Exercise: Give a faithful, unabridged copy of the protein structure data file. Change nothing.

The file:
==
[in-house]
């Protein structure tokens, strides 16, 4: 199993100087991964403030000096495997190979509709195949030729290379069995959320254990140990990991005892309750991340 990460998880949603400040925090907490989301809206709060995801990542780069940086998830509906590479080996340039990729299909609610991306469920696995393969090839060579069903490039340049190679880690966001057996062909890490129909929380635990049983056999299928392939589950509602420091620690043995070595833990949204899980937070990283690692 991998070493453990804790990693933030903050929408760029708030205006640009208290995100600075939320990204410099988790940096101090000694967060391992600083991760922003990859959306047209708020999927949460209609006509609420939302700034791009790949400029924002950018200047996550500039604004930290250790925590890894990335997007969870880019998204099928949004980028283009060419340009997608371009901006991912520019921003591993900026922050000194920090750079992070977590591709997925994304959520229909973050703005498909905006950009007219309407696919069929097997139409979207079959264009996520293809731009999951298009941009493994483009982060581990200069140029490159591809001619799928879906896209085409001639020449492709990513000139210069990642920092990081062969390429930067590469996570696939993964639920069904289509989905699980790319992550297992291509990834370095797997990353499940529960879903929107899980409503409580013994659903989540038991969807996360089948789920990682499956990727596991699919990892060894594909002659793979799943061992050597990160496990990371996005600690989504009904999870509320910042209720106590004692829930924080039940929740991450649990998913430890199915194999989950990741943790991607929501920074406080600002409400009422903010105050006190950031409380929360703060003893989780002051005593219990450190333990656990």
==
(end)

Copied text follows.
[in-house]
């Protein structure tokens, strides 16, 4: 199993100087991964403030000096495997190979509709195949030729290379069995959320254990140990990991005892309750991340 990460998880949603400040925090907490989301809206709060995801990542780069940086998830509906590479080996340039990729299909609610991306469920696995393969090839060579069903490039340049190679880690966001057996062909890490129909929380635990049983056999299928392939589950509602420091620690043995070595833990949204899980937070990283690692 991998070493453990804790990693933030903050929408760029708030205006640009208290995100600075939320990204410099988790940096101090000694967060391992600083991760922003990859959306047209708020999927949460209609006509609420939302700034791009790949400029924002950018200047996550500039604004930290250790925590890894990335997007969870880019998204099928949004980028283009060419340009997608371009901006991912520019921003591993900026922050000194920090750079992070977590591709997925994304959520229909973050703005498909905006950009007219309407696919069929097997139409979207079959264009996520293809731009999951298009941009493994483009982060581990200069140029490159591809001619799928879906896209085409001639020449492709990513000139210069990642920092990081062969390429930067590469996570696939993964639920069904289509989905699980790319992550297992291509990834370095797997990353499940529960879903929107899980409503409580013994659903989540038991969807996360089948789920990682499956990727596991699919990892060894594909002659793979799943061992050597990160496990990371996005600690989504009904999870509320910042209720106590004692829930924080039940929740991450649990998913430890199915194999989950990741943790991607929501920074406080600002409400009422903010105050006190950031409380929360703060003893989780002051005593219990450190333990656990």